2 cups (480 ml) low sodium chicken broth
4 cups (960 ml) (400 gm/14 oz) cooked and shredded chicken
2/3 cup (160 ml) (30 gm/1 oz) roughly chopped fresh cilantro (also known as coriander)

For the masa dough:
1 1/3 cups (320 ml) (265 gm/9⅓ oz) lard or vegetable shortening
1 ½ teaspoons (7½ ml) (10 gm/1/3 oz) salt (omit if already in masa mixture)
1 ½ teaspoons (7½ ml) (8 gm/¼ oz) baking powder (omit if already in masa mixture)
4 cups (960 ml) (480 gm/17 oz) masa harina (corn tortilla mix), I used instant masa mix
1 ½-2 cups (360 ml – 480 ml) low sodium chicken broth

Directions:

1. Place the dried corn husks in a large pot and cover with water.

2. Place a heavy plate or a smaller pot full of water on top of husks to keep them in the water. Let soak for 3 hours or up to 1 day, flipping occasionally until husks are softened.

3. Once husks are softened, boil chicken about 20 minutes or until fully cooked. [I used a whole chicken using the breast and leg meat.]

4. Immediately place hot chicken into the bowl of an electric mixer with the paddle attachment. Turn mixer on high to shred chicken (this takes about 3-5 seconds). [My preference is to dice the chicken, especially the breast, against the bias. I don't like stringy meat in tamales.]

5. Place an oven rack on the top setting. Turn the oven on broil. Peel and rinse the tomatillos.

6. Line a heavy baking sheet with foil. Place tomatillos on baking sheet and place under broiler.

7. Broil (grill) until black spots form on tomatillos, then flip and broil (grill) other side. This takes about 5-10 minutes per side depending on the strength of the broiler.

8. Place roasted tomatillos and juices from the pan into a food processor and allow to cool about 5 minutes. Add the garlic and chopped Serrano chiles and process until smooth.

9. Heat the olive oil in a medium saucepan over medium high heat.

10. Add the tomatillo puree and boil, stirring continuously, for 5 minutes (it should turn thick like a paste).

11. Add in the chicken broth, stir to mix well. Reduce heat to medium low and allow to simmer, stirring occasionally until mixture coats the back of a spoon and is reduced to about a cup (240 ml).

12. Stir in the chicken and cilantro. Salt to taste.

13. Prepare the dough. In the bowl of an electric mixer, on medium high heat, cream together the lard or vegetable shortening, baking powder and salt.

Mix in the masa harina, one cup (240 ml) at a time.

14. Reduce the mixer speed to low, gradually add in 1 ½ cups (360 ml) of the chicken broth.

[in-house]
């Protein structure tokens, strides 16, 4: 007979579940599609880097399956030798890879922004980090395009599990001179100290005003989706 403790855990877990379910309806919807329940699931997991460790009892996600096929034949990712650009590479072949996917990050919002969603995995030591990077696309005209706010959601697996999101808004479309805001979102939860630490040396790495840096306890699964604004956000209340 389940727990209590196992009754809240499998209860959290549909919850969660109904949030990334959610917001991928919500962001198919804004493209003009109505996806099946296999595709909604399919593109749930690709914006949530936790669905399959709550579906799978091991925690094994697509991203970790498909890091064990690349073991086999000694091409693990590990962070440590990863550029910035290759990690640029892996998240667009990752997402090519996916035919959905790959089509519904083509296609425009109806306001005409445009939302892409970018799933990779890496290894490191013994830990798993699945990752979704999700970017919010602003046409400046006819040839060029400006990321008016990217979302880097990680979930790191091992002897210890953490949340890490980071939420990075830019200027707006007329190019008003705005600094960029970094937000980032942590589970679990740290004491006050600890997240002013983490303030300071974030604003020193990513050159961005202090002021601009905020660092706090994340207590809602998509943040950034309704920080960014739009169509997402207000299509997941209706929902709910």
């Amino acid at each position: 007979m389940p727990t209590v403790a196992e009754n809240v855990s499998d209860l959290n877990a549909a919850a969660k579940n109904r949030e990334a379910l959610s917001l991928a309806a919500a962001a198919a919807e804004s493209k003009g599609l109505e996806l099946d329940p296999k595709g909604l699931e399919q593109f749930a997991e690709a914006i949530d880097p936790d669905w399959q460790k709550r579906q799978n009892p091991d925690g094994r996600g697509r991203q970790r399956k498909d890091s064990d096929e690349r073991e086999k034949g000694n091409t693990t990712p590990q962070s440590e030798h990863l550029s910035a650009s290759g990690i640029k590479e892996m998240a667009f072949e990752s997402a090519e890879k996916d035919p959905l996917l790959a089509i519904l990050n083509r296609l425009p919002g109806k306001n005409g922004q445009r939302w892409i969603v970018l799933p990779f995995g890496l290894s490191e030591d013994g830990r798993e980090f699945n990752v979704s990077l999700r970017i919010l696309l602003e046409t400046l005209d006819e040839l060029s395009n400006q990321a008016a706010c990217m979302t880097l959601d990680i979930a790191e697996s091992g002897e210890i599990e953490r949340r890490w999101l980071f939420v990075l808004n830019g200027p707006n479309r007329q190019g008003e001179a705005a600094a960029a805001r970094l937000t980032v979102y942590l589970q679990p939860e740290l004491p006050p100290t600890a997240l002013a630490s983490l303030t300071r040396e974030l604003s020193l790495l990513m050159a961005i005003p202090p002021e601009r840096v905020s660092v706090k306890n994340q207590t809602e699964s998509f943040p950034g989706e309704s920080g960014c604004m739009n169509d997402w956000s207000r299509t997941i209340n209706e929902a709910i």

15. If the mixture seems too thick (you can taste it for moistness) add up to ½ cup (120 ml) more of the broth 2 tablespoons (30 ml) at a time. (The dough should be a cookie dough like texture).

16. Take 3 large corn husks and tear them into ¼ inch (6 mm) strips. (I would suggest you put these back in the water until use because they dry out and start breaking when you try to work with them.

17. Take a large pot with a steamer attachment. Pour about 2 inches (5 cm) of water into the bottom of the pot, or enough to touch the bottom of the steamer. Line the bottom of the steamer with corn husks.

18. Unfold 2 corn husks onto a work surface. Take ¼ cup (60 ml) of dough and, starting near the top of the husk, press it out into a 4 inch (10 cm) square, leaving 2-3 inches (5 -7½ cm) at the bottom of the husk. Place a heaping tablespoon (15 ml) of the filling in a line down the center of the dough square.

19. Fold the dough into the corn husk.

20. And wrap the husk around the dough.

21. Fold up the skinny bottom part of the husk.

22. And secure it with one of the corn husk ties.

23. Stand them up in the steamer. If there aren’t enough tamales to tightly pack the steamer, place crumpled aluminum foil in the excess space.

24. Steam the tamales for about 40 minutes or until the dough deepens in color and easily pulls away from the husk. [I steamed for 90 minutes.]



[The tamales turned out different. The texture was reminiscent of an English pudding - rich and soft, probably due to the extra lard and baking powder. I'm more familiar with a firmer, denser texture.

The filing was good. The serrano chiles gave the filling a little spicy bite.

Overall, I enjoyed the results.]